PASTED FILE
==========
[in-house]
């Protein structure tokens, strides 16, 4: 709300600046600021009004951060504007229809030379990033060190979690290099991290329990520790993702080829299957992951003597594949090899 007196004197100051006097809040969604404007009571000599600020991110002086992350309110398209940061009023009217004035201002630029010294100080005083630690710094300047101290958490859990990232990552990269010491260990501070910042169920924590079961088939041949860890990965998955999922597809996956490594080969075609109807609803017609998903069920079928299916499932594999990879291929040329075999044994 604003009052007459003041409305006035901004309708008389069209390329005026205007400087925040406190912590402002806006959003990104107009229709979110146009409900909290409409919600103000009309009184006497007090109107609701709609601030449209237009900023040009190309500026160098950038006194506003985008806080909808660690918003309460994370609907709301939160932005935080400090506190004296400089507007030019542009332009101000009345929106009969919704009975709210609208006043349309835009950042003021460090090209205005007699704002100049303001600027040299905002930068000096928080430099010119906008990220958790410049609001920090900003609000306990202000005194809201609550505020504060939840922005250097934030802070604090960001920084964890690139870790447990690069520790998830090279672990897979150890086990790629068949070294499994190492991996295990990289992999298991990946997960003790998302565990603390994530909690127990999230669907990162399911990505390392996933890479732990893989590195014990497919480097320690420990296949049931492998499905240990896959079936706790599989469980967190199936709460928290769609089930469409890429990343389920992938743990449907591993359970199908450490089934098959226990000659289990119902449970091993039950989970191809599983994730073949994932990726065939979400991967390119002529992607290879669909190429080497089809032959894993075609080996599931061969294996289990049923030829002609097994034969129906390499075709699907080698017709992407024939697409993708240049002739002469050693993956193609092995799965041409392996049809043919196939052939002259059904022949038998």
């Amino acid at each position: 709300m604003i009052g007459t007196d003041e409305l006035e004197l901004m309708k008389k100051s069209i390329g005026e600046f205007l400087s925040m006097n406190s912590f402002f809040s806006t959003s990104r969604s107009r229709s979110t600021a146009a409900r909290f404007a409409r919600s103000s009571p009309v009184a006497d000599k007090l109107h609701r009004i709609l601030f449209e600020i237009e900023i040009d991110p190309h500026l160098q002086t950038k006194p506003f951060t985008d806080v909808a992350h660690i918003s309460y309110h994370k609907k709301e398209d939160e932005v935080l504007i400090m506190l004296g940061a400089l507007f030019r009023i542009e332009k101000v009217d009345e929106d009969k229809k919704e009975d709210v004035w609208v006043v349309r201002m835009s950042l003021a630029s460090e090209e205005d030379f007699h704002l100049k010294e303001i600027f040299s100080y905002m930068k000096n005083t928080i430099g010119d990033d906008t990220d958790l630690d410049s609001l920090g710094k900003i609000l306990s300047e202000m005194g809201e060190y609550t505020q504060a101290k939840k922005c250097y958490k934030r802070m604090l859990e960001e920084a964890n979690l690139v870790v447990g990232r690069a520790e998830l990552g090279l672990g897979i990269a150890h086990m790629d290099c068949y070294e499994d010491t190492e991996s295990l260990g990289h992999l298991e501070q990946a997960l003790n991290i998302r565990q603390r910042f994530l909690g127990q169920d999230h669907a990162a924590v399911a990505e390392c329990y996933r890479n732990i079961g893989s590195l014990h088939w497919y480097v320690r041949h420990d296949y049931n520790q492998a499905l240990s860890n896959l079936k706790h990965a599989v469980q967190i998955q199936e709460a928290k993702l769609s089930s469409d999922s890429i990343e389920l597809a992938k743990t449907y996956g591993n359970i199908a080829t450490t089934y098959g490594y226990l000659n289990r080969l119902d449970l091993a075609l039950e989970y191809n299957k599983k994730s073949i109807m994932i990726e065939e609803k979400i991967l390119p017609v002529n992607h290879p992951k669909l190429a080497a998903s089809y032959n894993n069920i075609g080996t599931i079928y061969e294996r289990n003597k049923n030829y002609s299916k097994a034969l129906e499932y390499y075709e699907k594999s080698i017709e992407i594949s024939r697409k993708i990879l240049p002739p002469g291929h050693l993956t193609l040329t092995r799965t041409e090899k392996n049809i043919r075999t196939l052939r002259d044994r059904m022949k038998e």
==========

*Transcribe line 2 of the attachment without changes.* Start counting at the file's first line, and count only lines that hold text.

């Protein structure tokens, strides 16, 4: 709300600046600021009004951060504007229809030379990033060190979690290099991290329990520790993702080829299957992951003597594949090899 007196004197100051006097809040969604404007009571000599600020991110002086992350309110398209940061009023009217004035201002630029010294100080005083630690710094300047101290958490859990990232990552990269010491260990501070910042169920924590079961088939041949860890990965998955999922597809996956490594080969075609109807609803017609998903069920079928299916499932594999990879291929040329075999044994 604003009052007459003041409305006035901004309708008389069209390329005026205007400087925040406190912590402002806006959003990104107009229709979110146009409900909290409409919600103000009309009184006497007090109107609701709609601030449209237009900023040009190309500026160098950038006194506003985008806080909808660690918003309460994370609907709301939160932005935080400090506190004296400089507007030019542009332009101000009345929106009969919704009975709210609208006043349309835009950042003021460090090209205005007699704002100049303001600027040299905002930068000096928080430099010119906008990220958790410049609001920090900003609000306990202000005194809201609550505020504060939840922005250097934030802070604090960001920084964890690139870790447990690069520790998830090279672990897979150890086990790629068949070294499994190492991996295990990289992999298991990946997960003790998302565990603390994530909690127990999230669907990162399911990505390392996933890479732990893989590195014990497919480097320690420990296949049931492998499905240990896959079936706790599989469980967190199936709460928290769609089930469409890429990343389920992938743990449907591993359970199908450490089934098959226990000659289990119902449970091993039950989970191809599983994730073949994932990726065939979400991967390119002529992607290879669909190429080497089809032959894993075609080996599931061969294996289990049923030829002609097994034969129906390499075709699907080698017709992407024939697409993708240049002739002469050693993956193609092995799965041409392996049809043919196939052939002259059904022949038998």